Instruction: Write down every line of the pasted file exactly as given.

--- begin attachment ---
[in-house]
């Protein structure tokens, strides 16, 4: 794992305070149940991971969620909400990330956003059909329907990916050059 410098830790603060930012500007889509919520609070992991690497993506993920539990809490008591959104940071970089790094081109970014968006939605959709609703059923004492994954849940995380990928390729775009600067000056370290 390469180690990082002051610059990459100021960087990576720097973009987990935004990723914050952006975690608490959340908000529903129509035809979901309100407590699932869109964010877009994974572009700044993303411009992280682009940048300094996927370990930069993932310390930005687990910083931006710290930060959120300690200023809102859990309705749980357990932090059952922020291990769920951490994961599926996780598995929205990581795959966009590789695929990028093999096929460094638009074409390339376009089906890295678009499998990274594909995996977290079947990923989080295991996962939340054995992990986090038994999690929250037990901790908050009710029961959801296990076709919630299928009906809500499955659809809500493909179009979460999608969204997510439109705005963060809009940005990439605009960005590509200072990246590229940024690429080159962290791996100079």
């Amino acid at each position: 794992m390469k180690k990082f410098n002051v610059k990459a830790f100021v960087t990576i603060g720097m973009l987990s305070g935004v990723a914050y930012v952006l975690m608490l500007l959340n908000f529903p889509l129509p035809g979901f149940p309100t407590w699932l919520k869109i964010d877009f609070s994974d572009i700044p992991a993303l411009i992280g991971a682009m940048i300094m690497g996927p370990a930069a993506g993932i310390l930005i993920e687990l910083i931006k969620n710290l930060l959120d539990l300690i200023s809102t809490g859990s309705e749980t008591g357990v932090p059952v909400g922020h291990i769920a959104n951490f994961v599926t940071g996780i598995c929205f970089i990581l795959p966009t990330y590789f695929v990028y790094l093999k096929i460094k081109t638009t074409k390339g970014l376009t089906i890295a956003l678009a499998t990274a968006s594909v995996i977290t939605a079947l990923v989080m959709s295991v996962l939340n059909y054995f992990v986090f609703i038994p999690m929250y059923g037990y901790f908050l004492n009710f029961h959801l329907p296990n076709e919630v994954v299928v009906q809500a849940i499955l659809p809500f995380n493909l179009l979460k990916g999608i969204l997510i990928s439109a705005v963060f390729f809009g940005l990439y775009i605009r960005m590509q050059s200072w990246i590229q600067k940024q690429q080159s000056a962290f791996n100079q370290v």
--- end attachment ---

[in-house]
């Protein structure tokens, strides 16, 4: 794992305070149940991971969620909400990330956003059909329907990916050059 410098830790603060930012500007889509919520609070992991690497993506993920539990809490008591959104940071970089790094081109970014968006939605959709609703059923004492994954849940995380990928390729775009600067000056370290 390469180690990082002051610059990459100021960087990576720097973009987990935004990723914050952006975690608490959340908000529903129509035809979901309100407590699932869109964010877009994974572009700044993303411009992280682009940048300094996927370990930069993932310390930005687990910083931006710290930060959120300690200023809102859990309705749980357990932090059952922020291990769920951490994961599926996780598995929205990581795959966009590789695929990028093999096929460094638009074409390339376009089906890295678009499998990274594909995996977290079947990923989080295991996962939340054995992990986090038994999690929250037990901790908050009710029961959801296990076709919630299928009906809500499955659809809500493909179009979460999608969204997510439109705005963060809009940005990439605009960005590509200072990246590229940024690429080159962290791996100079």
């Amino acid at each position: 794992m390469k180690k990082f410098n002051v610059k990459a830790f100021v960087t990576i603060g720097m973009l987990s305070g935004v990723a914050y930012v952006l975690m608490l500007l959340n908000f529903p889509l129509p035809g979901f149940p309100t407590w699932l919520k869109i964010d877009f609070s994974d572009i700044p992991a993303l411009i992280g991971a682009m940048i300094m690497g996927p370990a930069a993506g993932i310390l930005i993920e687990l910083i931006k969620n710290l930060l959120d539990l300690i200023s809102t809490g859990s309705e749980t008591g357990v932090p059952v909400g922020h291990i769920a959104n951490f994961v599926t940071g996780i598995c929205f970089i990581l795959p966009t990330y590789f695929v990028y790094l093999k096929i460094k081109t638009t074409k390339g970014l376009t089906i890295a956003l678009a499998t990274a968006s594909v995996i977290t939605a079947l990923v989080m959709s295991v996962l939340n059909y054995f992990v986090f609703i038994p999690m929250y059923g037990y901790f908050l004492n009710f029961h959801l329907p296990n076709e919630v994954v299928v009906q809500a849940i499955l659809p809500f995380n493909l179009l979460k990916g999608i969204l997510i990928s439109a705005v963060f390729f809009g940005l990439y775009i605009r960005m590509q050059s200072w990246i590229q600067k940024q690429q080159s000056a962290f791996n100079q370290v």